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This is the 10th week of our Summer of Sci-Fi Challenge. To see the complete list of Summer of Sci-Fi books, click here.

It probably wasn't entirely fair to Justina Robson that she had to follow Margaret Atwood in our Challenge. Atwood is a speculative fiction writer at the top of her craft, and I'm a lover of literary, artful prose, so any sci-fi novel would likely have paled in comparison to last week's Oryx and Crake.

However, Robson is no slouch of a writer herself, and she does a lot of things right in Natural History, published in 2003 (the same year I graduated from high school, cut my hair super-short and dyed it red, and was last able to fit into size 3 jeans). 

Ah, memories.

Ah, memories.

Natural History is a space opera, though it's fairly different from the other space opera in our Challenge, Revelation Space by Alastair Reynolds. For one thing, it's shorter, which means Robson has to fit a whole lot of science, politics, and (of course) history into just a few pages. Her brevity likely makes some readers happy and grateful that they don't have to wade through miles of scientific jargon, but it could frustrate those who like a little more explanation. I'm not saying I wish the book were 300 pages longer, but I did find some plot points and characters' decisions a little too pat, and was annoyed by some ends left loose.

It is pretty awesome, though, that the two most highly developed characters are female, and arguably both are minorities. Voyager Isol is one of the Forged, half-machine and half-human, basically a sentient spaceship equipped to travel massive interstellar distances with just her own body. Because all her mechanical spaceship parts are like organs of her body, the opening scene in which she is damaged by flying debris is fascinating—she feels real pain as her systems shut down and her engine fails. It's a really creative and effective way for Robson to establish that the Forged are human despite their machinelike aspect.

Isol is miraculously saved when a mysterious substance bonds with her failing engine and not only heals her, but makes her into a super-spacecraft that can travel anywhere in the universe instantly. No longer in her death throes, she explores a nearby Earthlike planet that looks like it once supported life. Isol returns to Earth, intent upon making the new planet a home and refuge for the Forged—a place where they won't be beholden to their human creators, where they will be able to live freely and make their own choices.

People back on Earth, human and Forged alike, aren't sure Isol is telling the truth about this new planet and want to proceed with caution. So they recruit professor of archaeology Zephyr Duquesne, a woman of color and fully human, to accompany Isol back to the mysterious planet for some exploration and analysis. I found Zephyr to be the most interesting and relatable character in the novel. She's out of her element and intimidated by space travel, but her fascination with extinct cultures is too strong for her to resist the opportunity. Who used to live on this faraway planet? And more importantly, what happened to them, that they left seemingly without a trace?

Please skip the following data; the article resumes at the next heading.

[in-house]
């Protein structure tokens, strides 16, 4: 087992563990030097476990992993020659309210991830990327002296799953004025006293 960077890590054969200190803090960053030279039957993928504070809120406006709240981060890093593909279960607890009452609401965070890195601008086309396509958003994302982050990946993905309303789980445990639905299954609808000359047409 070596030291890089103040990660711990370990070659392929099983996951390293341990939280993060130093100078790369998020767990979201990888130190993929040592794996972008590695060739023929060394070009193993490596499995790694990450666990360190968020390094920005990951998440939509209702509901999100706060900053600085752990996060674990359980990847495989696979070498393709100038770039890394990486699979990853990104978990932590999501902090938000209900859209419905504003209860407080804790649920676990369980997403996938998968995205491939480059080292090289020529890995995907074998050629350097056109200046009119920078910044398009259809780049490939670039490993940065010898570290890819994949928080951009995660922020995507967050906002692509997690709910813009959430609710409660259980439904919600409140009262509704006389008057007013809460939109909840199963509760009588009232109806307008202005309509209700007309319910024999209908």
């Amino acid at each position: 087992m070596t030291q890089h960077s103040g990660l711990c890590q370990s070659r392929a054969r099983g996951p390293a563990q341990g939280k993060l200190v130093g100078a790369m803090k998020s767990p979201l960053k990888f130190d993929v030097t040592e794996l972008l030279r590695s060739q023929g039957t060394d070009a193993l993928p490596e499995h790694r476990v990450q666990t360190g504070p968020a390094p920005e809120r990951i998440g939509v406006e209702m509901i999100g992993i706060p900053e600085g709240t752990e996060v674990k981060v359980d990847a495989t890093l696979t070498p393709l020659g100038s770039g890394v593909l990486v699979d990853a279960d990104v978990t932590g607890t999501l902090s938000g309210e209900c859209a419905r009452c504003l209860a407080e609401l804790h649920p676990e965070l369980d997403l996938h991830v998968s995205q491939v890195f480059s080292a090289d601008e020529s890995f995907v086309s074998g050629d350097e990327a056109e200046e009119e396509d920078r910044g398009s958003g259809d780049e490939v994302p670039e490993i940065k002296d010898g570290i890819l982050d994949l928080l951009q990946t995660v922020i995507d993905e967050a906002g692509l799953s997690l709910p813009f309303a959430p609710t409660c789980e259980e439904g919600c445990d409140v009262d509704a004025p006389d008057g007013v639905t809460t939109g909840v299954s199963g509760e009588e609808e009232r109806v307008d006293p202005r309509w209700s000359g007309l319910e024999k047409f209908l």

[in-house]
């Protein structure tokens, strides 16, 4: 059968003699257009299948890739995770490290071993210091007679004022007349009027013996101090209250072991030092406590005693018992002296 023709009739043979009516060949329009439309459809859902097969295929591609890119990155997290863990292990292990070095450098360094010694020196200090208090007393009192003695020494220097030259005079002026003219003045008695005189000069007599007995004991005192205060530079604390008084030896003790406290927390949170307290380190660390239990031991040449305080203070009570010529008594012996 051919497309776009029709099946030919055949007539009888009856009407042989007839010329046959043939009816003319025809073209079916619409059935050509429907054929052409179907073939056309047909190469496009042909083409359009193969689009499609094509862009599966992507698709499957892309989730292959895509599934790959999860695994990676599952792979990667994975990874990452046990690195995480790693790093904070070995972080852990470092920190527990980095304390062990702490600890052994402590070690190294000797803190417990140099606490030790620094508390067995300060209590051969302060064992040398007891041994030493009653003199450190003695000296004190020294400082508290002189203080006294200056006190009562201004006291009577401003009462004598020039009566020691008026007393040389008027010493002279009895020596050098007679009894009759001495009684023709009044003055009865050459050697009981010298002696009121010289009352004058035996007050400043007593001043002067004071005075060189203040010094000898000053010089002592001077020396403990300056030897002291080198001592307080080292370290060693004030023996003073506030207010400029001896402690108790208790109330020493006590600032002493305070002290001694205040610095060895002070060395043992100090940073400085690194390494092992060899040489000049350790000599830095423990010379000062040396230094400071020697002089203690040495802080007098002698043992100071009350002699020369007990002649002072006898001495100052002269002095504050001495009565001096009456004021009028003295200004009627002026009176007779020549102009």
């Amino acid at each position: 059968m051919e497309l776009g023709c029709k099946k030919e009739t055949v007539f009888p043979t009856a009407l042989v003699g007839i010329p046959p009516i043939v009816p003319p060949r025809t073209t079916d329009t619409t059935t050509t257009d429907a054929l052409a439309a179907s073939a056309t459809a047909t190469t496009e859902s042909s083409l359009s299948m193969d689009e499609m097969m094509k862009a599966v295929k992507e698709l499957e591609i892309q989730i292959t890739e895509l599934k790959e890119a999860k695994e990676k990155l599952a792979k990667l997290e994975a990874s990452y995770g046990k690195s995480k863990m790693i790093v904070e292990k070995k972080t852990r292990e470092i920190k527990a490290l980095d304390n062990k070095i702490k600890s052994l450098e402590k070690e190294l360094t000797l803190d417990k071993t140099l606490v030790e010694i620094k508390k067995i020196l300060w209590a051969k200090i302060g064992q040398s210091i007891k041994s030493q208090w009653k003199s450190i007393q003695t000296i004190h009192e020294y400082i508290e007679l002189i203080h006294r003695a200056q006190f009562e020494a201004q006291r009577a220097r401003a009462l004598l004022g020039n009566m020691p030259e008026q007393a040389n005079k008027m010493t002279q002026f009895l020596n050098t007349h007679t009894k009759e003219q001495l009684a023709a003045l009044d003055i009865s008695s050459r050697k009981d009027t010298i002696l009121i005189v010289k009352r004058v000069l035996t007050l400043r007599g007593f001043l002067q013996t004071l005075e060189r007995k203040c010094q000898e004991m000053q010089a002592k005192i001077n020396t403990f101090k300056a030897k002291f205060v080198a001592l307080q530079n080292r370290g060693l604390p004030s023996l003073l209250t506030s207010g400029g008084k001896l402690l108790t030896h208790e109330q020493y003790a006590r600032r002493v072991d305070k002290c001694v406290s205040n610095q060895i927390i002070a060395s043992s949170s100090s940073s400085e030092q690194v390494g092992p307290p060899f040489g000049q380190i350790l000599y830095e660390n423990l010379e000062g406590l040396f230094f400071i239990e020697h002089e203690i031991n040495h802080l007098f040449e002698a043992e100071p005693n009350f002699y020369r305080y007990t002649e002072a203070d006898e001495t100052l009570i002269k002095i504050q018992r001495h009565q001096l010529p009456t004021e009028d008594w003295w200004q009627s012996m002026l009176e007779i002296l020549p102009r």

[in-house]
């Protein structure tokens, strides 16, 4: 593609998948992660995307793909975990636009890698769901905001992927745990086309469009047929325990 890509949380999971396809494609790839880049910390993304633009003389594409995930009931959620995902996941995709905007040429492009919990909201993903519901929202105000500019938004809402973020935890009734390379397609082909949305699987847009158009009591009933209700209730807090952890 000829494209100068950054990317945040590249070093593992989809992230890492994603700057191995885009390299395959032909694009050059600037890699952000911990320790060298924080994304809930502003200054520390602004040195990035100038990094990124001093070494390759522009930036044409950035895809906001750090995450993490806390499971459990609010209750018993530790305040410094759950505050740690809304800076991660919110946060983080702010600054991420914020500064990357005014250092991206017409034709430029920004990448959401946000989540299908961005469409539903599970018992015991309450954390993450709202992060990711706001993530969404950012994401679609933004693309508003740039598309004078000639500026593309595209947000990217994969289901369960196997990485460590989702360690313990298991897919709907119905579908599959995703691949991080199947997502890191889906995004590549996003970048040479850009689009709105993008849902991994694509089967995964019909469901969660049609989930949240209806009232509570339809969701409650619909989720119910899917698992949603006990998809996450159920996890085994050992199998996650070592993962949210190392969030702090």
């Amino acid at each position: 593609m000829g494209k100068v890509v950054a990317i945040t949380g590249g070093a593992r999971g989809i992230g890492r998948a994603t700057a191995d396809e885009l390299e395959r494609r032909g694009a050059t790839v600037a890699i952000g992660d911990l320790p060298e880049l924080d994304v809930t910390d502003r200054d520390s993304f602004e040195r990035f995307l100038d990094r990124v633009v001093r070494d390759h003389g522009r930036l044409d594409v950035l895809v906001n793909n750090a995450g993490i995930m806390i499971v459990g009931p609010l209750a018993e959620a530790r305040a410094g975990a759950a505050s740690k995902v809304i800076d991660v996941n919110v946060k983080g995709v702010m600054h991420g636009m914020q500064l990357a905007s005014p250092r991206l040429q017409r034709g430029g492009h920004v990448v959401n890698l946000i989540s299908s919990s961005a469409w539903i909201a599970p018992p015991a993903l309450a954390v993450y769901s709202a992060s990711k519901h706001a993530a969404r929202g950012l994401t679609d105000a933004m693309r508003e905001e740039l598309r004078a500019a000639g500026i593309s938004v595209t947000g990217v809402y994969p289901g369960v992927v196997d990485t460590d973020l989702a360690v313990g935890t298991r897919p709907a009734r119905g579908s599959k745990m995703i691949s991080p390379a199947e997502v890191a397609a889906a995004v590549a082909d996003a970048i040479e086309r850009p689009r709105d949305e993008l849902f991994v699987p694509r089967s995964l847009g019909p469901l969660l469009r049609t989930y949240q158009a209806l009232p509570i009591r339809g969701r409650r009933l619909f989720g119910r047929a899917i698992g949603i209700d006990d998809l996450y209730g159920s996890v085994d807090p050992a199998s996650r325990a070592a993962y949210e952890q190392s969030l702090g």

In addition to the Isol/Zephyr storyline, Robson includes sections that follow a strange guy named Corvax, who spends a lot of time in a dreamlike virtual reality, and several other political figures, both human and Forged. Maybe it's because I'm still not a seasoned sci-fi reader, but I found these sections a bit tedious and murky, and wasn't entirely sure what I was supposed to get out of them. I was always glad to get back to a chapter that followed Isol and Zephyr.

Overall, I'm glad I read Natural History, and I'm glad I included Robson as one of our female sci-fi writers for the Challenge. I do think that if you're new to sci-fi and want to try a space opera, you'll have better luck with Reynolds's book, but sci-fi veterans who haven't given Robson a try should definitely take a look. (Sorrynotsorry for the rhyming!)

As always, I welcome your comments here or on Goodreads or Facebook. What did you think of Natural History? Did you get more out of the side plots than I did?

The summer is winding down and so is our Challenge—only two weeks to go! Join us next Sunday as we discuss Ready Player One by Ernest Cline. I'm told it's about video games and is heavy on '80s trivia and culture. When my brother was reading it, he sent me a text that said, “I'm about six chapters in and don't want it to ever end.”